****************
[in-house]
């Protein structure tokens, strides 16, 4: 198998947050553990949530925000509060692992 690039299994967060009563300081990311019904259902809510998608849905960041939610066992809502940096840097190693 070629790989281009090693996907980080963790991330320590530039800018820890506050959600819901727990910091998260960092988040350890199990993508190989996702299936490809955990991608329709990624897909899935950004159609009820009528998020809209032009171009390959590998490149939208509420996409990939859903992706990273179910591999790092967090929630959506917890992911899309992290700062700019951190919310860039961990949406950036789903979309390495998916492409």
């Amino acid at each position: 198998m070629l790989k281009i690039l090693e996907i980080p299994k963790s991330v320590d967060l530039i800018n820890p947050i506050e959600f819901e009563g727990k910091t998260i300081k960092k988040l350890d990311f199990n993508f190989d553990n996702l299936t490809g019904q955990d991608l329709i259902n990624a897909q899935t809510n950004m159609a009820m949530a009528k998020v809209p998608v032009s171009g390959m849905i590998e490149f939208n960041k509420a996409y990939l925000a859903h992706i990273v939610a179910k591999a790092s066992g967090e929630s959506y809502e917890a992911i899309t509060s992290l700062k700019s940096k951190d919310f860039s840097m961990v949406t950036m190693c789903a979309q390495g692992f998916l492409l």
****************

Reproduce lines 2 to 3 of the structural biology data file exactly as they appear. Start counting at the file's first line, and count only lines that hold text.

């Protein structure tokens, strides 16, 4: 198998947050553990949530925000509060692992 690039299994967060009563300081990311019904259902809510998608849905960041939610066992809502940096840097190693 070629790989281009090693996907980080963790991330320590530039800018820890506050959600819901727990910091998260960092988040350890199990993508190989996702299936490809955990991608329709990624897909899935950004159609009820009528998020809209032009171009390959590998490149939208509420996409990939859903992706990273179910591999790092967090929630959506917890992911899309992290700062700019951190919310860039961990949406950036789903979309390495998916492409």
């Amino acid at each position: 198998m070629l790989k281009i690039l090693e996907i980080p299994k963790s991330v320590d967060l530039i800018n820890p947050i506050e959600f819901e009563g727990k910091t998260i300081k960092k988040l350890d990311f199990n993508f190989d553990n996702l299936t490809g019904q955990d991608l329709i259902n990624a897909q899935t809510n950004m159609a009820m949530a009528k998020v809209p998608v032009s171009g390959m849905i590998e490149f939208n960041k509420a996409y990939l925000a859903h992706i990273v939610a179910k591999a790092s066992g967090e929630s959506y809502e917890a992911i899309t509060s992290l700062k700019s940096k951190d919310f860039s840097m961990v949406t950036m190693c789903a979309q390495g692992f998916l492409l």